Teledermatology is the skin branch of telemedicine, which is the use of telecommunication technology to relay audio, visual, and data information. Teledermatology can be a valuable tool for patients and doctors, especially for patients in rural areas that may not have easy access to a dermatologist. Teledermatology can be used to determine which patients need additional follow-up by a dermatology clinic, to diagnose skin conditions, and to manage care for chronic skin conditions, like atopic dermatitis.1
There are two modalities for teledermatology: store-and-forward and live-interactive.
Store-and-forward is the sending (or forwarding) of digital images and patient
information to a distant site provider; or the sending of information back to the
Live-interactive is the patient sending images or interacting live directly with the
The benefits of teledermatology
Teledermatology offers several benefits, including:
Reducing healthcare costs: telemedicine reduces emergency room visits, which
significantly reduces healthcare costs. Teledermatology can also provide quality
care to patients at a lower cost.
Increasing access to medical care: teledermatology enables virtual consultations
with a dermatologist regardless of a patient’s geographic location.
Facilitating earlier diagnosis: teledermatology enables skin problems to be
addressed before they worsen or become more serious.
Aiding patient compliance: teledermatology can improve patient compliance with
recommended treatment and referral plans.2
The challenges of teledermatology
Teledermatology is an exciting field of medicine, and the number of practices offering these services is growing. However, there are some challenges. One of the critical factors is the quality of the images sent by patients. If the pictures aren’t of sufficient quality, including the lighting and focus of the image, the dermatologist doesn’t have the necessary information to provide a healthcare recommendation. Also, some healthcare plans aren’t yet equipped to reimburse for telemedicine services. Another challenge is the efficiency of the technology platform used by the dermatologist, which can impact both the doctor’s office and the patient.3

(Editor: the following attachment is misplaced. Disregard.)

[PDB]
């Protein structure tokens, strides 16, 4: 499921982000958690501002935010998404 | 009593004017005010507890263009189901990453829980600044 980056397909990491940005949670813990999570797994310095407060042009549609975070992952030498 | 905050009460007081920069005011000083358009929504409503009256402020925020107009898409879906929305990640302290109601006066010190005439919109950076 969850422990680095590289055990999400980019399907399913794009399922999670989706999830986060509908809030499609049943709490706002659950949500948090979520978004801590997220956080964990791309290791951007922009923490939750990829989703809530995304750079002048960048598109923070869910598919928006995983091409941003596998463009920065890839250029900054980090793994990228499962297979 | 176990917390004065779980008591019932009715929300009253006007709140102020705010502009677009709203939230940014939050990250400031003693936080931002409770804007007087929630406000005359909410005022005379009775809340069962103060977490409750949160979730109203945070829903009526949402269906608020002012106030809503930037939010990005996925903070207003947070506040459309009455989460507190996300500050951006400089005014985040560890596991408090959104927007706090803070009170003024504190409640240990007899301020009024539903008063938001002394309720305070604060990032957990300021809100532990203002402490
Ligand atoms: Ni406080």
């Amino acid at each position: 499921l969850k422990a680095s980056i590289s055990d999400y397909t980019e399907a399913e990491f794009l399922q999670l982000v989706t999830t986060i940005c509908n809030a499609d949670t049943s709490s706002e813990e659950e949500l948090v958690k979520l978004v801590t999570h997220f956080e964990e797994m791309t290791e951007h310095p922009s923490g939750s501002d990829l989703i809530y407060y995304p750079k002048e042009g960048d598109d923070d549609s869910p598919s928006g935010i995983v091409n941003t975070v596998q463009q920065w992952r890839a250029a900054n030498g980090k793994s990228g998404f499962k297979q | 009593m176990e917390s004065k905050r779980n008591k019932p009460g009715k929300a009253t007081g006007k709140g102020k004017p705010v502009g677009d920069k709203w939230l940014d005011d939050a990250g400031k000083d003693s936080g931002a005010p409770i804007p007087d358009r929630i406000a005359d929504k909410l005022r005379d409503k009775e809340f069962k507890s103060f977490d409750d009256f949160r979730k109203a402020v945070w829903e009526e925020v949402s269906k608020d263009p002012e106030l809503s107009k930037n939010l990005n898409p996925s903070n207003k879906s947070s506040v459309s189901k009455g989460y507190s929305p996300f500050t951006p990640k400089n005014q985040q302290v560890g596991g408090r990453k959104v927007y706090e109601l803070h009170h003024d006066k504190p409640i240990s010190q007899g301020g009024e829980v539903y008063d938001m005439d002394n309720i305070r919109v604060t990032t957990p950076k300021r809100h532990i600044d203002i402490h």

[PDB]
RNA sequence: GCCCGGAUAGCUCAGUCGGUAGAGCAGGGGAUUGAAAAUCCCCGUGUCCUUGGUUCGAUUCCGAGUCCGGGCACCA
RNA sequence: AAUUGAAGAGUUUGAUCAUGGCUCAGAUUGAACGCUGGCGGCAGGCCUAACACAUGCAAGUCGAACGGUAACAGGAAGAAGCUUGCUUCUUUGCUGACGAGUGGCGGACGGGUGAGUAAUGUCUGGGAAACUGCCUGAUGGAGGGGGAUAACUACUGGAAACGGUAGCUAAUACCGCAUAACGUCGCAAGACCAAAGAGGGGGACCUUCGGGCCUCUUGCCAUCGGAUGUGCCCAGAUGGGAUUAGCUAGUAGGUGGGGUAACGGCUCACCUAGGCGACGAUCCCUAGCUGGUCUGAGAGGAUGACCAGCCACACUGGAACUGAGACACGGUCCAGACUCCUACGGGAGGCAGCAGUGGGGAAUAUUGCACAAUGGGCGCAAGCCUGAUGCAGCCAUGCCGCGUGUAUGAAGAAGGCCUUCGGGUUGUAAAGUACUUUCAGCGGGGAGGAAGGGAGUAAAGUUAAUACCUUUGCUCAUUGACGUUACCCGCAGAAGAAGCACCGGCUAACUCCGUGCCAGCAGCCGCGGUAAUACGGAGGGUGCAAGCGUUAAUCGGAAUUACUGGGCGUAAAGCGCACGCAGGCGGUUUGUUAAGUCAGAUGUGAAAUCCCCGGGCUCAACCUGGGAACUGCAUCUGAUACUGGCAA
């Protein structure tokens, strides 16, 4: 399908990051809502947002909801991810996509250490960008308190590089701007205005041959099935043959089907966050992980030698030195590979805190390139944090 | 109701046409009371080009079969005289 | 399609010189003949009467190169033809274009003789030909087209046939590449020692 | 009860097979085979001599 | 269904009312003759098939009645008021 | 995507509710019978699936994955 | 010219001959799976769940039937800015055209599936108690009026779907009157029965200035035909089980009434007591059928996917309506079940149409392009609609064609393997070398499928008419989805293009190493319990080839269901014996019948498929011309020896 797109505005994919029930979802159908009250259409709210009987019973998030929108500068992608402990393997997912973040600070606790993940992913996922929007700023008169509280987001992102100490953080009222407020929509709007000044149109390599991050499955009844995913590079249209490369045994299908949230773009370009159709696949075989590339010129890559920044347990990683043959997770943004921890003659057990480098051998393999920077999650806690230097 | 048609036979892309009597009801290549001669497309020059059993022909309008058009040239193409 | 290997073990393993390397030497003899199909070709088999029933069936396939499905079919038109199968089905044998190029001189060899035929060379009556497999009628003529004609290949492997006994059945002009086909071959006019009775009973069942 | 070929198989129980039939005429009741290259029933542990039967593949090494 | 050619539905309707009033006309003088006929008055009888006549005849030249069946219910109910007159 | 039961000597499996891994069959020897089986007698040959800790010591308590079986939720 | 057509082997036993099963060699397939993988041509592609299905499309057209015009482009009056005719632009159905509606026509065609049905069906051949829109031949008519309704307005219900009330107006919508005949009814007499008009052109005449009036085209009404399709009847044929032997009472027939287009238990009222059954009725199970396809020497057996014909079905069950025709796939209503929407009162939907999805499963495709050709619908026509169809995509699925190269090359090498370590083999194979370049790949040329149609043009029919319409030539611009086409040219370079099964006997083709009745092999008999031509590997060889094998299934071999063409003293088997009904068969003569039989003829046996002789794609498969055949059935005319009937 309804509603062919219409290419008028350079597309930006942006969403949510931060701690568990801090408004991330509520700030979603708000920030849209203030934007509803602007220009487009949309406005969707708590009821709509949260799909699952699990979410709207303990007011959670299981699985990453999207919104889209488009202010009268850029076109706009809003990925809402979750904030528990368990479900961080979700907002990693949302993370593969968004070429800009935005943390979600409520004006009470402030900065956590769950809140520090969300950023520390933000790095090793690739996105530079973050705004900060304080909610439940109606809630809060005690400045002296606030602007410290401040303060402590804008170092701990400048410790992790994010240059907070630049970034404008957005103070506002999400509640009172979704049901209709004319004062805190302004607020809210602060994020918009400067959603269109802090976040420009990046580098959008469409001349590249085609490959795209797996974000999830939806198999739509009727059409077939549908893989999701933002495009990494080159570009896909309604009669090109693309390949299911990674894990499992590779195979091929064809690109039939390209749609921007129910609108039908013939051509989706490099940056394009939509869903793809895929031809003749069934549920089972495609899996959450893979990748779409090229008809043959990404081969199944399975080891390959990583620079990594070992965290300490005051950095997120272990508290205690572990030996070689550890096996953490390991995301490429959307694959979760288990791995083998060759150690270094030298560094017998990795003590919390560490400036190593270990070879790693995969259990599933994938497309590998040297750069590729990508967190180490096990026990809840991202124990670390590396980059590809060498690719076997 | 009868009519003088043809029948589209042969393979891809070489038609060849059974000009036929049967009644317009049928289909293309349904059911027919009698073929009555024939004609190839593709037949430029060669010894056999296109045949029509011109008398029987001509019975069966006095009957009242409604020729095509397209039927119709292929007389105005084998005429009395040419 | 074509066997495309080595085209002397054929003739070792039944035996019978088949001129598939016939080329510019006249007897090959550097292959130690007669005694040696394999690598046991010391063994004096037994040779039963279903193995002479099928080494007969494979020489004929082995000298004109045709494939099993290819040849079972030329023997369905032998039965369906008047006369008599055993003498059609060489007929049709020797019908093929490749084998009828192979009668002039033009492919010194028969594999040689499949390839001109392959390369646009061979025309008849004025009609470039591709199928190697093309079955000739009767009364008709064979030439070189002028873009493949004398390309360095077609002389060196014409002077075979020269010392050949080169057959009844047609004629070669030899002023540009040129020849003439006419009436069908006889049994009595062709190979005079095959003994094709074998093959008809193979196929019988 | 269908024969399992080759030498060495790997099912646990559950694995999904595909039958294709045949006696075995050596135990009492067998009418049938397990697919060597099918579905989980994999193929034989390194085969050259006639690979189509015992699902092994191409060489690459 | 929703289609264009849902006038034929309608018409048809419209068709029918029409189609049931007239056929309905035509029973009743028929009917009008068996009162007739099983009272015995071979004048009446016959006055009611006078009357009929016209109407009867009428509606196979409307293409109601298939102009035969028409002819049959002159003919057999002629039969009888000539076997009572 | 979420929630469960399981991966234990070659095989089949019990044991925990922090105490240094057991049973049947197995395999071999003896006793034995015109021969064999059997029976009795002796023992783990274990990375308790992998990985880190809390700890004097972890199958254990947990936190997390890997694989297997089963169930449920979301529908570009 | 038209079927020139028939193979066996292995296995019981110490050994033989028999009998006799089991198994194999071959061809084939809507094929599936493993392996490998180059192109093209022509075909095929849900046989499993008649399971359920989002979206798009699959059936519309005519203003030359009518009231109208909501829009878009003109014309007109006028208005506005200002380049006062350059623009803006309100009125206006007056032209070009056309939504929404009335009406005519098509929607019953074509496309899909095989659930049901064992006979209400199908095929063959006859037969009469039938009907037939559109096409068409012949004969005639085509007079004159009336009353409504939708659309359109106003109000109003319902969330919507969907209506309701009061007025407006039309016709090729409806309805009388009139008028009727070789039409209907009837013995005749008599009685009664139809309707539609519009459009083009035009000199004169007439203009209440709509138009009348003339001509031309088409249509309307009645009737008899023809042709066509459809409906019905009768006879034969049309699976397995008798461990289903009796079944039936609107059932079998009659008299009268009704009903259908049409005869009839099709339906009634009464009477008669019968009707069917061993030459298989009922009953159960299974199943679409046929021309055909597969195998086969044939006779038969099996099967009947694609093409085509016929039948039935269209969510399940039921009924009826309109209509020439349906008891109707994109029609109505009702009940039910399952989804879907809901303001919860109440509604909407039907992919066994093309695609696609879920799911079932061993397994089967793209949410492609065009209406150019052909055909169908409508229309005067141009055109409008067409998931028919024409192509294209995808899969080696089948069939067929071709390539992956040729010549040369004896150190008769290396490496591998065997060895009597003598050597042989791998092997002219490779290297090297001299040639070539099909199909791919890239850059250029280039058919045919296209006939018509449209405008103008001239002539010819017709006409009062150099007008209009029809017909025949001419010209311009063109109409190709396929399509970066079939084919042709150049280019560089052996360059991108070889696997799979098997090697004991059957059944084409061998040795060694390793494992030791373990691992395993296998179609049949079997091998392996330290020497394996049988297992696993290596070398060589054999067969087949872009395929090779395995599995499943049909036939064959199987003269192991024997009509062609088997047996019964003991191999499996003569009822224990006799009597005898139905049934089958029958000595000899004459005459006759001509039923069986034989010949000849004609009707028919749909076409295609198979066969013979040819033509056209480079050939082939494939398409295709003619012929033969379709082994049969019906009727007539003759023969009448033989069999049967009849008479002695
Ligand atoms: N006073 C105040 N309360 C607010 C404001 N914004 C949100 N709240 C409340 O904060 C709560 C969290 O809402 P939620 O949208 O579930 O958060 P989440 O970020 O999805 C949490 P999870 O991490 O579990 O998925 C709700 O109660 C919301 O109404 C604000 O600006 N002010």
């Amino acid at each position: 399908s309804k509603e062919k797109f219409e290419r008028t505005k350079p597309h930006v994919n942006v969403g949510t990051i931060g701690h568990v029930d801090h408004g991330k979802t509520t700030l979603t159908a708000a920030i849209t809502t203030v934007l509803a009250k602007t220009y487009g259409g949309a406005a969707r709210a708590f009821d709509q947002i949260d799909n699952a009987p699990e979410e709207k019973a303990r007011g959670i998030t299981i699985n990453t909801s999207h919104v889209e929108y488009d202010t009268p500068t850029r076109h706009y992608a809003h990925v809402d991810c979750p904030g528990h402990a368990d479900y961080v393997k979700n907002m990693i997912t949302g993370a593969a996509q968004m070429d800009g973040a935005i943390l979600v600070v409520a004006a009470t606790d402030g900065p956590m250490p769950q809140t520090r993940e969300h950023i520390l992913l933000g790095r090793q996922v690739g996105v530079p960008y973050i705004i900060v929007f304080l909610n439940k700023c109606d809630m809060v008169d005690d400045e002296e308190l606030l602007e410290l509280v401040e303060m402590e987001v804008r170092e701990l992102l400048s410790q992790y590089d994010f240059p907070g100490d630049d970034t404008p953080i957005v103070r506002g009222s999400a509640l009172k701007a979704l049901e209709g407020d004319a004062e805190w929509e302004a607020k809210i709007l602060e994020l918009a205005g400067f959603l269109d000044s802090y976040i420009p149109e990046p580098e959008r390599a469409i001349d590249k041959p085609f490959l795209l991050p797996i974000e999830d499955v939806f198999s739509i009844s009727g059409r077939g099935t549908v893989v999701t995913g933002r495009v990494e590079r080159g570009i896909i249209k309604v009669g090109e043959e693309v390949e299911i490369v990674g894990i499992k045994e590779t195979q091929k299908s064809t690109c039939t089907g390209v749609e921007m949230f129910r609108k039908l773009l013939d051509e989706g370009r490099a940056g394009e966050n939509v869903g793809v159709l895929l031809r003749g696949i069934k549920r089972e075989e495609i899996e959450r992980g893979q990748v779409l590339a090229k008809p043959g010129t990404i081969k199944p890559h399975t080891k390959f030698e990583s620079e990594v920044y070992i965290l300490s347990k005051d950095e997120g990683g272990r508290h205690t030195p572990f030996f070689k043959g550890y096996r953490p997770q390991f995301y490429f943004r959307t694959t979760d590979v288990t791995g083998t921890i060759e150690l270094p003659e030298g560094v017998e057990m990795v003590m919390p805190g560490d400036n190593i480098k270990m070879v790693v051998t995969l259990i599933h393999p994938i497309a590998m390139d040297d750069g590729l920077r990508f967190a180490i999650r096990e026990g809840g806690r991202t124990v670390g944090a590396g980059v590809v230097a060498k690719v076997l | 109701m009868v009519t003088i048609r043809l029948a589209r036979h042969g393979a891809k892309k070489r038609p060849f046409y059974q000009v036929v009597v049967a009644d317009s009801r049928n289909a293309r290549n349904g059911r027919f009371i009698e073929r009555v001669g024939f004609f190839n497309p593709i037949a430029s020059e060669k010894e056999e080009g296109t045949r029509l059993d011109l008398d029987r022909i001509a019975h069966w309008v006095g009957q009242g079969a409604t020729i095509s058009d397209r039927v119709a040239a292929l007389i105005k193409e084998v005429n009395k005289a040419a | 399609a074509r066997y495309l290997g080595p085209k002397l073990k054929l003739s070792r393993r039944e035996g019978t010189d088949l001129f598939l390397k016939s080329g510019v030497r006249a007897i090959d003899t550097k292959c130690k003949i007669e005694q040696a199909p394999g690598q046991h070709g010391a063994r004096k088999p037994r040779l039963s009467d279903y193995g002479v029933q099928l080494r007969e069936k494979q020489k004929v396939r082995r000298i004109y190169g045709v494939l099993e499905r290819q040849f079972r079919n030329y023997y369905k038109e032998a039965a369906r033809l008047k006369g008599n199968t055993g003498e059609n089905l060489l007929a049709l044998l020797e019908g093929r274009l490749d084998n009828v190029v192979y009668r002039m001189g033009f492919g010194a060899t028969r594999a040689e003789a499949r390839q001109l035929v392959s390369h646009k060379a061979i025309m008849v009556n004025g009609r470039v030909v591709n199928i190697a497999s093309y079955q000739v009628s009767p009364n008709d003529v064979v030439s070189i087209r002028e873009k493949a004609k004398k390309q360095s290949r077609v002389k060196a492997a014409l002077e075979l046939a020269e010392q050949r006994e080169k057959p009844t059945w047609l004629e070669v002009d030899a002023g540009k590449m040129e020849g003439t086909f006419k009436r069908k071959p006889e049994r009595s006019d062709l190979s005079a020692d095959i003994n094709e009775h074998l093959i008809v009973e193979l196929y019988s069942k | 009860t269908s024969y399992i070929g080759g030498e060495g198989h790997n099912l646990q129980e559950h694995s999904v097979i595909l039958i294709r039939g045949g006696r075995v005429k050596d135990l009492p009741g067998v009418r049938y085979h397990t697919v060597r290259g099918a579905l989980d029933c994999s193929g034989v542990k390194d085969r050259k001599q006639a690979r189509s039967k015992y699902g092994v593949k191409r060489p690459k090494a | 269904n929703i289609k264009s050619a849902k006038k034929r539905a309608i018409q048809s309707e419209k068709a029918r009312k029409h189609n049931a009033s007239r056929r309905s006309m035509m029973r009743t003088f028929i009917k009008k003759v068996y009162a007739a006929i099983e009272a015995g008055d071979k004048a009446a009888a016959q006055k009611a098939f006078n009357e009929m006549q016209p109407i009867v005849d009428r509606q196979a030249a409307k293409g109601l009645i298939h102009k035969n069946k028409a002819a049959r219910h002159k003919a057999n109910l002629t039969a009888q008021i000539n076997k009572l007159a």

Patient satisfaction with teledermatology
Despite the challenges and the relative newness of the technology, studies have found that patients are very satisfied with teledermatology. One meta-analysis that evaluated 40 studies of telemedicine found that 96% of the studies that evaluated store-and-forward demonstrated patient satisfaction, and 89% of the studies that evaluated live-interactive demonstrated patient satisfaction. The physicians also showed a high satisfaction with the technology (82% satisfaction with store-and-forward and 100% with live-interactive).4
Warshaw E, Greer N, Hillman Y, et al. Teledermatology for Diagnosis and
Management of Skin Conditions: A Systematic Review of the Evidence [Internet].
Washington (DC): Department of Veterans Affairs (US); 2010 Jan. Available from:
American Academy of Dermatology. Accessed online on 9/5/17 at
Armstrong AW, Kwong MW, Ledo L, Nesbitt TS, Shewry SL. Practice models and
challenges in teledermatology: a study of collective experiences from
teledermatologists.PLoS One. 2011;6(12):e28687. doi:
10.1371/journal.pone.0028687. Epub 2011 Dec 14
Mounessa JS, Chapman S, Braunberger T, et al. A systematic review of satisfaction
with teledermatology. Journal of Telemedicine and Telecare. First published date:
March-28- 2017. doi: 10.1177/1357633X17696587.